I have about 6 more Bat paintings to start and then I have to finish all the Bats. Then add numbers and text and produce the poster. The whole project is on a fast track. This is a revolutionary way to present Bats, with 5 changes from the approach of Bat posterists in the past. First, the lights are on, no Night in this poster and no black background. This is good because unlike Bats, we humans are afraid of the dark. Second, no upside-down Bats. They probably spend most of their life upside down, but not here. Humans don’t understand upside-down. Third, no open mouths. Bats can trigger a fear reaction in humans when they show their remarkable little teeth. But I’m trying to be an ad agency for Bats. I want people to love them, so all the Bats have been asked to close their mouths just for this poster. Fourth is, everybody is flying. This is dynamic and it makes people feel good. 5th is, all 3/4 angle, no head-on portraits and no side views. This will be the greatest Bat poster ever.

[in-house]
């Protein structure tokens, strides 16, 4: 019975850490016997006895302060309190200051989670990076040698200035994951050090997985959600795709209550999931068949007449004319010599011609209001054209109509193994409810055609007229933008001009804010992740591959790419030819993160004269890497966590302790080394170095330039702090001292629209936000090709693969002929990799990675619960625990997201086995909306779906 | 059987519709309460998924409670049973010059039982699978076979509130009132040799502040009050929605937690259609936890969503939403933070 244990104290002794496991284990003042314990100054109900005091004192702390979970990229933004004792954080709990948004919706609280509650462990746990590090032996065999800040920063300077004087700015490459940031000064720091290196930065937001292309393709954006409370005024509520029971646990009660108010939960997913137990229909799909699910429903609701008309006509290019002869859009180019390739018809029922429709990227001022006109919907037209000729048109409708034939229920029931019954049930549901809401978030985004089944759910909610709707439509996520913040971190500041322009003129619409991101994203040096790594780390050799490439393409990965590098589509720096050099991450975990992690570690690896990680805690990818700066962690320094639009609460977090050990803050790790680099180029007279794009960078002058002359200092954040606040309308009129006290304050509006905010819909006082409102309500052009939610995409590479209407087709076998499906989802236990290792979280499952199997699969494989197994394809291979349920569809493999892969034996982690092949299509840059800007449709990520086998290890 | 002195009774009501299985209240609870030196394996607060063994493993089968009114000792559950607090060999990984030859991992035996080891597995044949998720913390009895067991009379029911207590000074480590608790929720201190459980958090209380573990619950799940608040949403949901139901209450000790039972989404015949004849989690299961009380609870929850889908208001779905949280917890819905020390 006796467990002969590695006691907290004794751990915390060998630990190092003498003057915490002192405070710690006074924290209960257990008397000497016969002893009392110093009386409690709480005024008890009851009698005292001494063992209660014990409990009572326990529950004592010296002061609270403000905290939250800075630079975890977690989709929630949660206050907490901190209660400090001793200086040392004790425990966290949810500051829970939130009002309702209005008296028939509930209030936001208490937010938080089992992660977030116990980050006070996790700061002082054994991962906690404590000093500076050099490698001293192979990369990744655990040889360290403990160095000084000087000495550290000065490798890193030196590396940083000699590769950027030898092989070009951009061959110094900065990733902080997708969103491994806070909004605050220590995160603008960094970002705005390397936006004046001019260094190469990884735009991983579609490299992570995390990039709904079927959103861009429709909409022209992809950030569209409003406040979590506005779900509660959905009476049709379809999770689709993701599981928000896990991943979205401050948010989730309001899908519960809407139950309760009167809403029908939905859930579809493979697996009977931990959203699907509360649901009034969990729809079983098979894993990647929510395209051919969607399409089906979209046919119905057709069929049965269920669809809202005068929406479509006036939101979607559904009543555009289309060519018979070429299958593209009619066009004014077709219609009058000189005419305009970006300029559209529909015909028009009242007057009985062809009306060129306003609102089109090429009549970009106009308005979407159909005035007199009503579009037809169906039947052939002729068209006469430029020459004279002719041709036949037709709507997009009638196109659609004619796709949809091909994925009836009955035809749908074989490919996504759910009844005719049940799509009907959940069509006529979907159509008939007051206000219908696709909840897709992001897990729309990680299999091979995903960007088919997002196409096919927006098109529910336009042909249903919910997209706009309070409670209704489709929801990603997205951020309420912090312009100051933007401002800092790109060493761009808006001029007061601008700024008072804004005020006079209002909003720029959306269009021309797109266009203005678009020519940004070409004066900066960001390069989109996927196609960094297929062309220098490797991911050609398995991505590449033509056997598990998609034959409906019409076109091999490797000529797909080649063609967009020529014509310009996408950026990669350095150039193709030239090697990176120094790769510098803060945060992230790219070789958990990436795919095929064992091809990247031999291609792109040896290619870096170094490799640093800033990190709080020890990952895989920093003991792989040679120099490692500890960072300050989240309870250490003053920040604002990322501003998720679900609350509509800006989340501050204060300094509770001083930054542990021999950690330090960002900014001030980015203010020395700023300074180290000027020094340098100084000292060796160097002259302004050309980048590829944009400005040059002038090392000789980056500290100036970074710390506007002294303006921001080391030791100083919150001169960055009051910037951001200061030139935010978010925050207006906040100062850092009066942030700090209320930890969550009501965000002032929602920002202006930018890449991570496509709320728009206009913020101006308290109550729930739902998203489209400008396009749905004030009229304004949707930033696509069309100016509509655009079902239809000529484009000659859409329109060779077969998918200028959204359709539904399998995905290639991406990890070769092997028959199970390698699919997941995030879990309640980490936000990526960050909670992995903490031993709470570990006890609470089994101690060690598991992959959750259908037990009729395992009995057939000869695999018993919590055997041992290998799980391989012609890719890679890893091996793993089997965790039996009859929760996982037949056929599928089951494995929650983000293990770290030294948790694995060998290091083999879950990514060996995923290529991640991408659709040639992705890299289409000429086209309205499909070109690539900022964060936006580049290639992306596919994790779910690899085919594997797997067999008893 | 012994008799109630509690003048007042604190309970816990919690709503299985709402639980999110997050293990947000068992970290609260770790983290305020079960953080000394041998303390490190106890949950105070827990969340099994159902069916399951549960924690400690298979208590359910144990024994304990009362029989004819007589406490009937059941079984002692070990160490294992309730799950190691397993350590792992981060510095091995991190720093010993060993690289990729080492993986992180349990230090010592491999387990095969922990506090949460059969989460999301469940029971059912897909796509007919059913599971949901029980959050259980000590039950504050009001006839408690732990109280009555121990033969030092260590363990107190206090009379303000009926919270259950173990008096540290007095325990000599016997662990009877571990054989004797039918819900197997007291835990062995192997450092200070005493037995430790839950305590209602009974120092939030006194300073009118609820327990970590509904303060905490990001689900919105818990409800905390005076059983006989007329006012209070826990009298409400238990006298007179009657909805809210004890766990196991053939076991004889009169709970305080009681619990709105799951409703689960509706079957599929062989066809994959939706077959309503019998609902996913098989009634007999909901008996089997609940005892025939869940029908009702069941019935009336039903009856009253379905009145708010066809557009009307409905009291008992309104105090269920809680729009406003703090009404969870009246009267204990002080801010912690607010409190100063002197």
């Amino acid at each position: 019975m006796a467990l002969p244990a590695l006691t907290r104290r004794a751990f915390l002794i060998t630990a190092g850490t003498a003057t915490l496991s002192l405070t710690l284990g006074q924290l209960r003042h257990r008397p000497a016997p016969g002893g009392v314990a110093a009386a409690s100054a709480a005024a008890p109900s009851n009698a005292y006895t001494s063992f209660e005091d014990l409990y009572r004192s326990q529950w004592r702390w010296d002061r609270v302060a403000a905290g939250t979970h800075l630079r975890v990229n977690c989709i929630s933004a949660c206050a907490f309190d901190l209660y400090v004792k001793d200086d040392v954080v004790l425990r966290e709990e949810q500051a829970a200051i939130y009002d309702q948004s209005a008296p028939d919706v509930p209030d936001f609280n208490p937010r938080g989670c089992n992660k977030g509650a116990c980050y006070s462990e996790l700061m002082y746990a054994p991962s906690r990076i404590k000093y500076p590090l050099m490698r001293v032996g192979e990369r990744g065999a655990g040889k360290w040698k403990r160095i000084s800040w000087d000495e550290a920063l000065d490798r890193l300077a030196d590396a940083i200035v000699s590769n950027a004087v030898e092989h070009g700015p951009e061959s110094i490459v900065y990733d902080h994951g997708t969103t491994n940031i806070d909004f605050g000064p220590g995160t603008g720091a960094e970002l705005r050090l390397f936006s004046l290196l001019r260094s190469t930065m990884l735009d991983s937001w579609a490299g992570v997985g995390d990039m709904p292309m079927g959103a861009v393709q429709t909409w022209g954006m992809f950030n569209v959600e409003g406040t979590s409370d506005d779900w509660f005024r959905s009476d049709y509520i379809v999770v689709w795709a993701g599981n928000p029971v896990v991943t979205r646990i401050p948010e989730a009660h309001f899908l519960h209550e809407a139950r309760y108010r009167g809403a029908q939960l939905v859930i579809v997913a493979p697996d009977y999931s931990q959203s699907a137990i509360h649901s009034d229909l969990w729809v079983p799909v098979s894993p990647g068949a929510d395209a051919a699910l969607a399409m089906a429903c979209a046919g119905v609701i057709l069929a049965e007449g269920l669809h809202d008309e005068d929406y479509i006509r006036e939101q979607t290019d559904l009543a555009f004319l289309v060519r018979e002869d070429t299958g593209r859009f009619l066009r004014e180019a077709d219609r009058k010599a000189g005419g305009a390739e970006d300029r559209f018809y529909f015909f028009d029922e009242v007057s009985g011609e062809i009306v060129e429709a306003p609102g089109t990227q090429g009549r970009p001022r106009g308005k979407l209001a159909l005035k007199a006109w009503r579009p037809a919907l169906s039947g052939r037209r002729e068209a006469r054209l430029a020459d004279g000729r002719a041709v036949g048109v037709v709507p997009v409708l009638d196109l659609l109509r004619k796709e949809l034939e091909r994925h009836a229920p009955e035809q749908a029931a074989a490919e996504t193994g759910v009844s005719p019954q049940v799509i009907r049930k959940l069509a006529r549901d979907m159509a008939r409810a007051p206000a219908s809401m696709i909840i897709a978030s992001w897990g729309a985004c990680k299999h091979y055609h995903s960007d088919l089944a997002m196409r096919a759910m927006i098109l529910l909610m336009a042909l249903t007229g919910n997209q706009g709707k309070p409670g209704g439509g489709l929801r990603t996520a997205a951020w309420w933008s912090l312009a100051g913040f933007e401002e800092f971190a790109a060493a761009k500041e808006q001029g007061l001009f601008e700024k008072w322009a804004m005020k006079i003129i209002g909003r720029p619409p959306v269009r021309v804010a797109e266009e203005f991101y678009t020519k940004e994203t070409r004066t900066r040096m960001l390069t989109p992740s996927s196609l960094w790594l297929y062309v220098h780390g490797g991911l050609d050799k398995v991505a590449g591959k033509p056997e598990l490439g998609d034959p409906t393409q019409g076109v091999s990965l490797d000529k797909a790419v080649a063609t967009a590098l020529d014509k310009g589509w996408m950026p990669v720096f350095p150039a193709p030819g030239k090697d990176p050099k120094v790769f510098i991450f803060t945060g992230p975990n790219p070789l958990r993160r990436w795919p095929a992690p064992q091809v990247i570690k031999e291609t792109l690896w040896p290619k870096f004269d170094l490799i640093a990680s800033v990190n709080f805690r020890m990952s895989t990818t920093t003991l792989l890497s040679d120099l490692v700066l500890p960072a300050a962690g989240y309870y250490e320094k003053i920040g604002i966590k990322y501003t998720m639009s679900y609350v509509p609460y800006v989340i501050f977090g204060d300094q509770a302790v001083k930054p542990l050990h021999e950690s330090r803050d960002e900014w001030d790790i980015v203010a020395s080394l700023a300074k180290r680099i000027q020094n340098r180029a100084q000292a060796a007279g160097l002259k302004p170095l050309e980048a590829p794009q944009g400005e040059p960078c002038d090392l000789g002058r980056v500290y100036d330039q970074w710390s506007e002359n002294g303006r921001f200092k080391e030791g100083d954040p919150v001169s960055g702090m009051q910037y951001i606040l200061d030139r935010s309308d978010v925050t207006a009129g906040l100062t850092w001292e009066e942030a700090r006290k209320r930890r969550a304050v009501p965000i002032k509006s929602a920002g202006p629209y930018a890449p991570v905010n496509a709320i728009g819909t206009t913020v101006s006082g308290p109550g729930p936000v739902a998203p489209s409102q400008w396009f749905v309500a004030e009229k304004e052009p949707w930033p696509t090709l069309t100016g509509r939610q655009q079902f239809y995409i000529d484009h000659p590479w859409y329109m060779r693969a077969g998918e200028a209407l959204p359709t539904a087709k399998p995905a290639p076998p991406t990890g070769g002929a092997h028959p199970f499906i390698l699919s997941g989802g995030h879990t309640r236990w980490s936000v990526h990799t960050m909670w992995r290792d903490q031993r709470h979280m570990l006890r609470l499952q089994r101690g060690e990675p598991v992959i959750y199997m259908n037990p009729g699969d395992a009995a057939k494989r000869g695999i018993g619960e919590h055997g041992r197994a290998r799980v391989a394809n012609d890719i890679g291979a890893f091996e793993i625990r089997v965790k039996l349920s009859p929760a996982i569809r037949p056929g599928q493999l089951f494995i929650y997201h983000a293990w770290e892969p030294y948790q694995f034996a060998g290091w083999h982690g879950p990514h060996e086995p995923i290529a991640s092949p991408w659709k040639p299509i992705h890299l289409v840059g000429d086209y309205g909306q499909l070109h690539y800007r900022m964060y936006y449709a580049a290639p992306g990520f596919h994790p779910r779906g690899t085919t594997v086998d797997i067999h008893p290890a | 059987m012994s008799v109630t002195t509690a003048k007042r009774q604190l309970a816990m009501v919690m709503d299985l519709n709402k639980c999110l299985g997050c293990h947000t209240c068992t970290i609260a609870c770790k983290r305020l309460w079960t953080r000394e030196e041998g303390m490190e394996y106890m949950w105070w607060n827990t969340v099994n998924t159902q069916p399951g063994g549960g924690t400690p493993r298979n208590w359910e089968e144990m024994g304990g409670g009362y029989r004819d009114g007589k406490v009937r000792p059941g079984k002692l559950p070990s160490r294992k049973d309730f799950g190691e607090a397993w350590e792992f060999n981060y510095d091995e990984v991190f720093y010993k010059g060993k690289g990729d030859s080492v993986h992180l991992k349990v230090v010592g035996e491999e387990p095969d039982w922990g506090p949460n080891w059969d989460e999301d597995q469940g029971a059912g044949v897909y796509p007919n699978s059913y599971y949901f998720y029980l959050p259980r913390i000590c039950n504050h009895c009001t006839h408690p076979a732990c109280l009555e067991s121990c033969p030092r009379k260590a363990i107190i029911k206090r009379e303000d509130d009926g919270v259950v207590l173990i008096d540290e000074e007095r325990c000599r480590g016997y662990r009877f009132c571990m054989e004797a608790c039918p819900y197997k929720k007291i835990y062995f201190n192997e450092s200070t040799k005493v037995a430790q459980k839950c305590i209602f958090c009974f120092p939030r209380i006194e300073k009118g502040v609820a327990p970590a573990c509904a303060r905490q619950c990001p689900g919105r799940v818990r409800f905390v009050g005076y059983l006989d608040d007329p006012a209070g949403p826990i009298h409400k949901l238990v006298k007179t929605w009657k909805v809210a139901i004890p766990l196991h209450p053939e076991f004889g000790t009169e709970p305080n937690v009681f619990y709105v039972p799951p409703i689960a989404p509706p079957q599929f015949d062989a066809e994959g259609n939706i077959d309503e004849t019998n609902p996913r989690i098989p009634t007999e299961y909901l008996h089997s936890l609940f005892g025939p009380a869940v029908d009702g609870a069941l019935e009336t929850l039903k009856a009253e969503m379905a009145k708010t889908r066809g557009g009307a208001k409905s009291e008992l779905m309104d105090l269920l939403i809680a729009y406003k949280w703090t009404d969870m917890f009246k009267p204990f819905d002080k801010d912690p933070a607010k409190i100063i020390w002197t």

Meanwhile, Specialty Birds of South Texas is going really well also and I’m trying to find time for that also. I’m hoping to have it published by March at the latest.
And a painting I’ve moved to the computer is going well. It’s a crop of Eagle Pair at Flattery which I’ve been working on for 14 years, since 2007. I’m not happy about how much time I have put into this painting, I’m sure it’s the most of any painting but I broke a lot of rules (read my book) in the early stages of the painting and a lot of the work I’ve done is various desperate attempts to make a problematic painting work. Now I’ve reduced my scope and made it a painting of one Eagle only (the problem of even-numbers of subjects is a whole chapter in my book) and I think I finally have something that really sings. Of Course, with its call, the Eagle should be made an honorary songbird, so as to defend my wording here.